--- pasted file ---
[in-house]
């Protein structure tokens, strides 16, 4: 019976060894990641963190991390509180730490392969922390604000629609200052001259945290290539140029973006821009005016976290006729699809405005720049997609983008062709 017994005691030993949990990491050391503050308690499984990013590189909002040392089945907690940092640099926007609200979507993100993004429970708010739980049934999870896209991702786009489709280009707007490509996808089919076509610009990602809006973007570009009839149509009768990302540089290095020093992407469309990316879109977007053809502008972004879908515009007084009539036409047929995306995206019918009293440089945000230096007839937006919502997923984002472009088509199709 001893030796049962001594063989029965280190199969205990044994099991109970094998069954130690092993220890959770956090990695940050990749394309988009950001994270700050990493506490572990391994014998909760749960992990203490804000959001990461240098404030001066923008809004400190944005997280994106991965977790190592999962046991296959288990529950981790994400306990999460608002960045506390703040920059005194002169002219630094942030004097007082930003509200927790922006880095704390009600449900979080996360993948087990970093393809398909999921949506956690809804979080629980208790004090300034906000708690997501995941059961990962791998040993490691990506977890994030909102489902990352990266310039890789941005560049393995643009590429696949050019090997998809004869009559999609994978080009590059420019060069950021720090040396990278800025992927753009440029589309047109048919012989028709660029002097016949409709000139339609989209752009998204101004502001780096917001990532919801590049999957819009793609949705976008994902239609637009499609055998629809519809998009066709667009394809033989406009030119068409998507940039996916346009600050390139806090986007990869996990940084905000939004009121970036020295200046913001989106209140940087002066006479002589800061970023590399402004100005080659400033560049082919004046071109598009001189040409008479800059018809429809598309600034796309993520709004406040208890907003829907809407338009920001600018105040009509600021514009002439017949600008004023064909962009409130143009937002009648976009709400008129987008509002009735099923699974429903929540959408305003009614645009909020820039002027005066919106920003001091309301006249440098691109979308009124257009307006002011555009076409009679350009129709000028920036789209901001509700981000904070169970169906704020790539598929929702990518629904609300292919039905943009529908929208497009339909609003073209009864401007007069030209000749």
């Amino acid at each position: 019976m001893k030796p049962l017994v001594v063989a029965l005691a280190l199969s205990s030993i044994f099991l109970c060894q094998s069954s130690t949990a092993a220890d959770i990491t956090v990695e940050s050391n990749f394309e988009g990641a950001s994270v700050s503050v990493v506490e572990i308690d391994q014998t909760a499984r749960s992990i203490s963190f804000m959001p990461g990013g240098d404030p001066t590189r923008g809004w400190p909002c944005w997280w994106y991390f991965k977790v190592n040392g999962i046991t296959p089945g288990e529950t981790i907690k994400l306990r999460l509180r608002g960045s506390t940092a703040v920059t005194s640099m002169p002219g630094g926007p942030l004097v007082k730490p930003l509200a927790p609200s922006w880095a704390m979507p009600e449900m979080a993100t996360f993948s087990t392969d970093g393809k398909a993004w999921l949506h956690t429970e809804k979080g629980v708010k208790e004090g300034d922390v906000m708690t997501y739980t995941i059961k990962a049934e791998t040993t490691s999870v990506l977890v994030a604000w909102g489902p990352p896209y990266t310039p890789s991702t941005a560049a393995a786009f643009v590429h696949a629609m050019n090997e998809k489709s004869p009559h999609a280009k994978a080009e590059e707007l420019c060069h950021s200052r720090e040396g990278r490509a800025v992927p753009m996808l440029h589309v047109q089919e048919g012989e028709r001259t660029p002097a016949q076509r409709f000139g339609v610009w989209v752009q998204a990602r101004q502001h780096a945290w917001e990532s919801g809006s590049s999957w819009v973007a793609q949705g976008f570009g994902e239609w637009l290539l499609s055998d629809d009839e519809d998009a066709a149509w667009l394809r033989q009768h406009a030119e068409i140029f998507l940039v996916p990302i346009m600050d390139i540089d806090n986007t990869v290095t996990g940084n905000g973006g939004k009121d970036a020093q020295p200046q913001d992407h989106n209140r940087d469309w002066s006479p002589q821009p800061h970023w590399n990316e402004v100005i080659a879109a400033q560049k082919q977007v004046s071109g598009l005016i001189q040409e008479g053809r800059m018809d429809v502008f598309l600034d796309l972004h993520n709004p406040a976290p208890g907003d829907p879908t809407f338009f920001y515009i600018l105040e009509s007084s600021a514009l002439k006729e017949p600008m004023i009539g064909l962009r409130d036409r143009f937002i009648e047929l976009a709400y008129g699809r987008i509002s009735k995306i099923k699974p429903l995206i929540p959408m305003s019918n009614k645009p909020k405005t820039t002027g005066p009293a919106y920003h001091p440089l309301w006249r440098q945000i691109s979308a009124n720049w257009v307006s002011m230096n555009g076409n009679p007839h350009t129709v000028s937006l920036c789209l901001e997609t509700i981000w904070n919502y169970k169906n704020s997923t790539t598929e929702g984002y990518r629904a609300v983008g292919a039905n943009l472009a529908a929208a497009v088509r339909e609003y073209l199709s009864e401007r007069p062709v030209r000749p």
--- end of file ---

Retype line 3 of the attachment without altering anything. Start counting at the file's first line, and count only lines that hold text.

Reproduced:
């Amino acid at each position: 019976m001893k030796p049962l017994v001594v063989a029965l005691a280190l199969s205990s030993i044994f099991l109970c060894q094998s069954s130690t949990a092993a220890d959770i990491t956090v990695e940050s050391n990749f394309e988009g990641a950001s994270v700050s503050v990493v506490e572990i308690d391994q014998t909760a499984r749960s992990i203490s963190f804000m959001p990461g990013g240098d404030p001066t590189r923008g809004w400190p909002c944005w997280w994106y991390f991965k977790v190592n040392g999962i046991t296959p089945g288990e529950t981790i907690k994400l306990r999460l509180r608002g960045s506390t940092a703040v920059t005194s640099m002169p002219g630094g926007p942030l004097v007082k730490p930003l509200a927790p609200s922006w880095a704390m979507p009600e449900m979080a993100t996360f993948s087990t392969d970093g393809k398909a993004w999921l949506h956690t429970e809804k979080g629980v708010k208790e004090g300034d922390v906000m708690t997501y739980t995941i059961k990962a049934e791998t040993t490691s999870v990506l977890v994030a604000w909102g489902p990352p896209y990266t310039p890789s991702t941005a560049a393995a786009f643009v590429h696949a629609m050019n090997e998809k489709s004869p009559h999609a280009k994978a080009e590059e707007l420019c060069h950021s200052r720090e040396g990278r490509a800025v992927p753009m996808l440029h589309v047109q089919e048919g012989e028709r001259t660029p002097a016949q076509r409709f000139g339609v610009w989209v752009q998204a990602r101004q502001h780096a945290w917001e990532s919801g809006s590049s999957w819009v973007a793609q949705g976008f570009g994902e239609w637009l290539l499609s055998d629809d009839e519809d998009a066709a149509w667009l394809r033989q009768h406009a030119e068409i140029f998507l940039v996916p990302i346009m600050d390139i540089d806090n986007t990869v290095t996990g940084n905000g973006g939004k009121d970036a020093q020295p200046q913001d992407h989106n209140r940087d469309w002066s006479p002589q821009p800061h970023w590399n990316e402004v100005i080659a879109a400033q560049k082919q977007v004046s071109g598009l005016i001189q040409e008479g053809r800059m018809d429809v502008f598309l600034d796309l972004h993520n709004p406040a976290p208890g907003d829907p879908t809407f338009f920001y515009i600018l105040e009509s007084s600021a514009l002439k006729e017949p600008m004023i009539g064909l962009r409130d036409r143009f937002i009648e047929l976009a709400y008129g699809r987008i509002s009735k995306i099923k699974p429903l995206i929540p959408m305003s019918n009614k645009p909020k405005t820039t002027g005066p009293a919106y920003h001091p440089l309301w006249r440098q945000i691109s979308a009124n720049w257009v307006s002011m230096n555009g076409n009679p007839h350009t129709v000028s937006l920036c789209l901001e997609t509700i981000w904070n919502y169970k169906n704020s997923t790539t598929e929702g984002y990518r629904a609300v983008g292919a039905n943009l472009a529908a929208a497009v088509r339909e609003y073209l199709s009864e401007r007069p062709v030209r000749p």